Benjamin Britten’s opera based on the novel “The Turn of the Screw” by Henry James, was our subject in March. First performed in 1954 in Venice, we viewed an Opera Australia production from 1992. This is another “chamber” opera which can be performed with minimum stage effects. However this DVD used lavish and contemporary effects to simulate the dark and mysterious recesses of an isolated country house in nineteenth century England. Two children and their governess are troubled by the ghostly appearances of the former governess and the estate manager both who died after having an illicit liaison and corrupting the two children. Britten’s bleak music and libretto create a troubling backdrop as the new governess tried to rescue the children from their nightmares and memories. We all needed quite a lot of cheering up after this viewing.
An enjoyable evening was spent viewing Leonard Bernstein’s Candide, 1989, [American]. This DVD is of a recording session made by Bernstein himself and is regarded by some as the best recording of the work.
The presentation of it is different from most operas we have seen so far. Bernstein presents the work with the orchestra on stage and the singers presenting it as an oratorio instead of as a drama.
Bernstein chose an eighteenth-century novel “Candide” by the French philosopher Voltaire as his subject matter. This seems unusual for the mid twentieth century composer. In the novel Voltaire savagely satirises Optimism. Dr Pangloss is the eternal optimist who believes that everything that happens, happens for the best in the best of all possible worlds. Voltaire tests this by putting Candide, the innocent young man, through a series of wildly improbable events all of which are increasingly unpleasant. Monarchy, the churches, war, greed and betrayal were savagely attacked by Voltaire and turned into some marvellously amusing arias by Bernstein.
Born in America, Bernstein was quintessentially European in musical tastes and outlook and had been greatly affected by the events of the holocaust and the concentration camp orchestras in the Second World War. Composer and conductor (New York Philharmonic) he was one of the key musical influences in America in the twentieth century.
'Exploring New Operas' will run in the first half of 2018, one night a month, with a maximum of 10 participants. We will be looking at operas from the twentieth century with perhaps a couple of older examples as well, if time permits.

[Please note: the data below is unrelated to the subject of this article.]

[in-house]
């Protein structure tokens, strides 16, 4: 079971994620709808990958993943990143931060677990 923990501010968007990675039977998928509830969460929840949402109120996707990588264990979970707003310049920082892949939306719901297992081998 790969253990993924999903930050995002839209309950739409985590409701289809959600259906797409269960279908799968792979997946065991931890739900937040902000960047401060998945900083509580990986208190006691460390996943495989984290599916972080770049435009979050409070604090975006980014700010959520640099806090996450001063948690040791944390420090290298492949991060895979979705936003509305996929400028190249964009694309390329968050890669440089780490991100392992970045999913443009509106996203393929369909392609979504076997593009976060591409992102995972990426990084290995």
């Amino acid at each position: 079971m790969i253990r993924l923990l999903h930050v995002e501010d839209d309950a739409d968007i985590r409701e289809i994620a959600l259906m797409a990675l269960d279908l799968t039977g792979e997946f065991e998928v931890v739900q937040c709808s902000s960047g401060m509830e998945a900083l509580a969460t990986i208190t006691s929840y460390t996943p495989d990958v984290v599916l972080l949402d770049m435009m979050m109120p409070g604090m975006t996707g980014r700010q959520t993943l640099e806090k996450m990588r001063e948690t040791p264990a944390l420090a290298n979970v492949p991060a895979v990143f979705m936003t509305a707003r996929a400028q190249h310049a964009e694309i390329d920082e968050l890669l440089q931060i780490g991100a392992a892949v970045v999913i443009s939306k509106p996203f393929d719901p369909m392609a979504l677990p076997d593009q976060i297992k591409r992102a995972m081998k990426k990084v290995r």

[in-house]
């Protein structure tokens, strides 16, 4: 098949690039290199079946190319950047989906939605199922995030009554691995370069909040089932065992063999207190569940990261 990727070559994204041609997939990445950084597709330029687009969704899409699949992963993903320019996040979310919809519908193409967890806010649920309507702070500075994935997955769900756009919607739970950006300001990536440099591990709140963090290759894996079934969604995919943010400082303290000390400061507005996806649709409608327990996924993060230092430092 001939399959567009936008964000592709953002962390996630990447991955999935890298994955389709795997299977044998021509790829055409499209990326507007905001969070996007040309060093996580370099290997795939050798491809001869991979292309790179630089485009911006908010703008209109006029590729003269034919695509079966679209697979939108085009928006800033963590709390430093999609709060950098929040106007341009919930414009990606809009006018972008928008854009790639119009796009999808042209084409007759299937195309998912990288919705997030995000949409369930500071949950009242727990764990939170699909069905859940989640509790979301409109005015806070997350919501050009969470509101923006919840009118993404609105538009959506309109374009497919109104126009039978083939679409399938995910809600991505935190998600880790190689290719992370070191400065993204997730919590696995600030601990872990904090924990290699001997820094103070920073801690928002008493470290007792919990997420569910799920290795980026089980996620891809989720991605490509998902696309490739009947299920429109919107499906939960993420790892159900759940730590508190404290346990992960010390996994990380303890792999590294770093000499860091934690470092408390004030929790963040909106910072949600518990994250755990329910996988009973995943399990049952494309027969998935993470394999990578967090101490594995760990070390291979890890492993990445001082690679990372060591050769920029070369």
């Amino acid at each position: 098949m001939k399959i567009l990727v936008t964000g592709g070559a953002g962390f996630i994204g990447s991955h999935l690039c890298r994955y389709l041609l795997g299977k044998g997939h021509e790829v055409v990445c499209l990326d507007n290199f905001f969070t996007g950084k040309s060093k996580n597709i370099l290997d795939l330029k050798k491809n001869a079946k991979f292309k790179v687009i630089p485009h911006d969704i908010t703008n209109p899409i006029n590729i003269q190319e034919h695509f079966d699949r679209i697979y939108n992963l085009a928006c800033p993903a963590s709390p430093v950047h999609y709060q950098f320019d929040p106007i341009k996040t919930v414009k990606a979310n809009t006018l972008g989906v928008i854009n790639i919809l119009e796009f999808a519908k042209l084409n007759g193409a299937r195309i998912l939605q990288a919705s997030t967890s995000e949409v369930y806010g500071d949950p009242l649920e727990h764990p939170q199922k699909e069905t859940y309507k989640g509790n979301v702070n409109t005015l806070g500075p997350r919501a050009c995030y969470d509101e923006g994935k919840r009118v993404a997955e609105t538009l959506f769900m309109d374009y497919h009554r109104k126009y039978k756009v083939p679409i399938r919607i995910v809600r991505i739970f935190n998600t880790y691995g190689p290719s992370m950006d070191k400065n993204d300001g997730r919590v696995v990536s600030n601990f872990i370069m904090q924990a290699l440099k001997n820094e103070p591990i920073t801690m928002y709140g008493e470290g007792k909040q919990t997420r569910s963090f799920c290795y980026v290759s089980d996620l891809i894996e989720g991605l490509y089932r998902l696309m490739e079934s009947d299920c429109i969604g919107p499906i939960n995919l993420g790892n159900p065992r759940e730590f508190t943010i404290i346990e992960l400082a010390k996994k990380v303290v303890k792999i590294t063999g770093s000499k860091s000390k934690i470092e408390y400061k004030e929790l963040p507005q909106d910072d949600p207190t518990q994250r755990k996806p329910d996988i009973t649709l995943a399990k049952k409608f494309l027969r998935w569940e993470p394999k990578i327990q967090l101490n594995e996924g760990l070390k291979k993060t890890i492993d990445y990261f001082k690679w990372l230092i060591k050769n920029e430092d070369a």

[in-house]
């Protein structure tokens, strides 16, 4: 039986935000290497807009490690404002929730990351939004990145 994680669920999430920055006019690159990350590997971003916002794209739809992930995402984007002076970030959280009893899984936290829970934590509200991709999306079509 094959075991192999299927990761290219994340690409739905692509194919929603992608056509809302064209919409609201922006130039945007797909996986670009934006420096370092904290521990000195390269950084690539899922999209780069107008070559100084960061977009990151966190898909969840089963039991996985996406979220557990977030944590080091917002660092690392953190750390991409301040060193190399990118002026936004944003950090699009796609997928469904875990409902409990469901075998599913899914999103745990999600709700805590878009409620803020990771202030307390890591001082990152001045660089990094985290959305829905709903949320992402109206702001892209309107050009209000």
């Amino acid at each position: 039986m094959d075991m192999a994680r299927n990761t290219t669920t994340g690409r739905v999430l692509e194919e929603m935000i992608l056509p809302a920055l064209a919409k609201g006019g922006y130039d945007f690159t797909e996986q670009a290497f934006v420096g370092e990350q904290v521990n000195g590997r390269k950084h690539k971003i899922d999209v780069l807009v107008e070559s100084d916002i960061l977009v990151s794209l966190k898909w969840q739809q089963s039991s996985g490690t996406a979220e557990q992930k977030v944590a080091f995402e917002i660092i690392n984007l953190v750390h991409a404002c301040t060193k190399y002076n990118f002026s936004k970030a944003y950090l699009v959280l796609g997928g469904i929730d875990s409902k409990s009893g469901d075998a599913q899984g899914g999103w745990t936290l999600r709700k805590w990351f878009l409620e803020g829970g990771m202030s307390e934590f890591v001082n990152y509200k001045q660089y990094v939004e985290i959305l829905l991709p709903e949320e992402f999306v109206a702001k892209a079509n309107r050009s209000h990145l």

Alban Berg's Lulu, 1937 but revised 1979 (German)
Benjamin Britten's Death in Venice, 1973 (British)
Leonard Bernstein's Candide, 1989 (American)
Nicholas Maw's Sophie's Choice, 2002 (British)
John Adam's, Doctor Atomic, 2005 (American)
Most of these operas are based on twentieth century novels or events. DVDs all have English subtitles, which helps viewers even though four of these are sung in English.
The curtain is coming down on our 2017 Opera Season. I thought you might like a list of those we have seen over the last eighteen months because many of them are in the Top 10 Favourite Opera Lists.
Mozart Cosi fan Tutti Contemporary Dress
Donizetti La Fille du Regiment Joan Sutherland as Marie
Verdi La Traviata Placido Domingo as Alfredo
Verdi Rigoletto Pavarotti as Rigoletto
Rossini Otello Zurich Opera production
Strauss Fledermaus Opera Australia production
Giordano Andrea Chenier Jonas Kaufman as Chenier
Bizet Carmen Jonas Kaufman as Don Jose
Puccini Turandot Zefferelli Production NY Met
Puccini La Boheme Opera Australia production
Britten Peter Grimes La Scala production, British cast
While the Italians have featured with their marvellous nineteenth century arias and stirring orchestral movements, we have also sampled some of the twentieth century’s great singers and heard some surprisingly beautiful singing from lesser known but equally wonderful performers.
Nor have we forgotten our own stunning Opera Australia.
Fortunately, the advent of the DVD has meant that we can see and hear some of the great performances from opera houses from across the world.